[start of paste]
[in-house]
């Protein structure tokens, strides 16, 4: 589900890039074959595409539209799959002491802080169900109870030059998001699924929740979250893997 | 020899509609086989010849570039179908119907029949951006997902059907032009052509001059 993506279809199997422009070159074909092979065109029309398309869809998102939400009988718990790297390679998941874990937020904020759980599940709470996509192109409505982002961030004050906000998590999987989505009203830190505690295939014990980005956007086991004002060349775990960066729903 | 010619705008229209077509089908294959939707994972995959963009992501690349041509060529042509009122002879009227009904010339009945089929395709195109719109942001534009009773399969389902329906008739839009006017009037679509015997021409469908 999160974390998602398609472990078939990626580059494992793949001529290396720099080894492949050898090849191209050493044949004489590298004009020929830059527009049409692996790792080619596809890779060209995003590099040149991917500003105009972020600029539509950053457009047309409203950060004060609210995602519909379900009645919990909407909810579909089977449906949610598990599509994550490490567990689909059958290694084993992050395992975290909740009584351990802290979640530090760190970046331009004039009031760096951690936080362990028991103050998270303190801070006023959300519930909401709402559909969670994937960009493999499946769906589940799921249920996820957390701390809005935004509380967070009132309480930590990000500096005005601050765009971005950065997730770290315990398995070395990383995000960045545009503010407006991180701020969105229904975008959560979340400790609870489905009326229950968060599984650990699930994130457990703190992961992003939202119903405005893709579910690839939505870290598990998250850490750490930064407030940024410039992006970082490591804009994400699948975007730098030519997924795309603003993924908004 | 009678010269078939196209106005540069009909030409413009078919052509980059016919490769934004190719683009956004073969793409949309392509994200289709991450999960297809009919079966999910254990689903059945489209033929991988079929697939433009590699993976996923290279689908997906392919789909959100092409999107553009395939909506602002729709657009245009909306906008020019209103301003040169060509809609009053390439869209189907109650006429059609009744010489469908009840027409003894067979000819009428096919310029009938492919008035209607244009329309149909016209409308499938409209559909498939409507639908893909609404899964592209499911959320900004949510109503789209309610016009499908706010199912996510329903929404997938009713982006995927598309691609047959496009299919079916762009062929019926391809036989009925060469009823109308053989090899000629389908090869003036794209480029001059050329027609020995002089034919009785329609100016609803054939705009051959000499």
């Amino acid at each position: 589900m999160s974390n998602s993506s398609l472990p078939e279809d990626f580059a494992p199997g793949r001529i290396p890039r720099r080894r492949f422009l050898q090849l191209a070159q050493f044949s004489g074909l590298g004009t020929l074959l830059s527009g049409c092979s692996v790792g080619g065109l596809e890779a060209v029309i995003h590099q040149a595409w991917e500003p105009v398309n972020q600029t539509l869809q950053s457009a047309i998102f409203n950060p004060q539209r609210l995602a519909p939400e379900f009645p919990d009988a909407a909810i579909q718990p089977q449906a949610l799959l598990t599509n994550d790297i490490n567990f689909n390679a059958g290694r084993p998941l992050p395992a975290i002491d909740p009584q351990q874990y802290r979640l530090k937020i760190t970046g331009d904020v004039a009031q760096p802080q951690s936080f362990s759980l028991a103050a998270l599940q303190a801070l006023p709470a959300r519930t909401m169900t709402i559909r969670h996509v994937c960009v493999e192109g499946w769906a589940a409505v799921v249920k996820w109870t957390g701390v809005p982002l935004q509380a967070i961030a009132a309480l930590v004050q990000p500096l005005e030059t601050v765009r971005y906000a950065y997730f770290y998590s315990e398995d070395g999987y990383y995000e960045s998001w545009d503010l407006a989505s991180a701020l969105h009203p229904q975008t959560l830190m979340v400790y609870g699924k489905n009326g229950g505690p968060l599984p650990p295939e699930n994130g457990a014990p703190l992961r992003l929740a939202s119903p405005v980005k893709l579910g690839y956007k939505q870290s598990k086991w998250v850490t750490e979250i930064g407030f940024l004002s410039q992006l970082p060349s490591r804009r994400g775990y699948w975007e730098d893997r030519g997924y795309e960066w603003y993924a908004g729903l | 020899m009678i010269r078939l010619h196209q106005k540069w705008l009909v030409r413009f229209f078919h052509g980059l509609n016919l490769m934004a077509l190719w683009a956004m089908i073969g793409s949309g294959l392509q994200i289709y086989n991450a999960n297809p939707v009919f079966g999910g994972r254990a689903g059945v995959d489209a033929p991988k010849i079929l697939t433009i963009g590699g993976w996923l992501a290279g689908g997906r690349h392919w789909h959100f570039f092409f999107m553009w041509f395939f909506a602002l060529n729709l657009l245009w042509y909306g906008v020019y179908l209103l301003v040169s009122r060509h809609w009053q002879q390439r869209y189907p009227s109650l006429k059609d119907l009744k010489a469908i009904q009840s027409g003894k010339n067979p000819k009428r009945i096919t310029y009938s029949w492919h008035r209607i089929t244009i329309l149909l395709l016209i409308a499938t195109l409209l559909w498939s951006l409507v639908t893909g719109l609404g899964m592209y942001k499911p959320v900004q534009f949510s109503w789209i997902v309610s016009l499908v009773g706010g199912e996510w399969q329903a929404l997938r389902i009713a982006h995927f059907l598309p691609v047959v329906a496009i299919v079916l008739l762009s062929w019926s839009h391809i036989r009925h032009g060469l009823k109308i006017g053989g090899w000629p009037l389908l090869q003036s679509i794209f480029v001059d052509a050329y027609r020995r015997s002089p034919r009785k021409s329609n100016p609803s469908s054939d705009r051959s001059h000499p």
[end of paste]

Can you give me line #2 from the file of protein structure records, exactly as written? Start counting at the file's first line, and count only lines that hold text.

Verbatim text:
């Protein structure tokens, strides 16, 4: 589900890039074959595409539209799959002491802080169900109870030059998001699924929740979250893997 | 020899509609086989010849570039179908119907029949951006997902059907032009052509001059 993506279809199997422009070159074909092979065109029309398309869809998102939400009988718990790297390679998941874990937020904020759980599940709470996509192109409505982002961030004050906000998590999987989505009203830190505690295939014990980005956007086991004002060349775990960066729903 | 010619705008229209077509089908294959939707994972995959963009992501690349041509060529042509009122002879009227009904010339009945089929395709195109719109942001534009009773399969389902329906008739839009006017009037679509015997021409469908 999160974390998602398609472990078939990626580059494992793949001529290396720099080894492949050898090849191209050493044949004489590298004009020929830059527009049409692996790792080619596809890779060209995003590099040149991917500003105009972020600029539509950053457009047309409203950060004060609210995602519909379900009645919990909407909810579909089977449906949610598990599509994550490490567990689909059958290694084993992050395992975290909740009584351990802290979640530090760190970046331009004039009031760096951690936080362990028991103050998270303190801070006023959300519930909401709402559909969670994937960009493999499946769906589940799921249920996820957390701390809005935004509380967070009132309480930590990000500096005005601050765009971005950065997730770290315990398995070395990383995000960045545009503010407006991180701020969105229904975008959560979340400790609870489905009326229950968060599984650990699930994130457990703190992961992003939202119903405005893709579910690839939505870290598990998250850490750490930064407030940024410039992006970082490591804009994400699948975007730098030519997924795309603003993924908004 | 009678010269078939196209106005540069009909030409413009078919052509980059016919490769934004190719683009956004073969793409949309392509994200289709991450999960297809009919079966999910254990689903059945489209033929991988079929697939433009590699993976996923290279689908997906392919789909959100092409999107553009395939909506602002729709657009245009909306906008020019209103301003040169060509809609009053390439869209189907109650006429059609009744010489469908009840027409003894067979000819009428096919310029009938492919008035209607244009329309149909016209409308499938409209559909498939409507639908893909609404899964592209499911959320900004949510109503789209309610016009499908706010199912996510329903929404997938009713982006995927598309691609047959496009299919079916762009062929019926391809036989009925060469009823109308053989090899000629389908090869003036794209480029001059050329027609020995002089034919009785329609100016609803054939705009051959000499």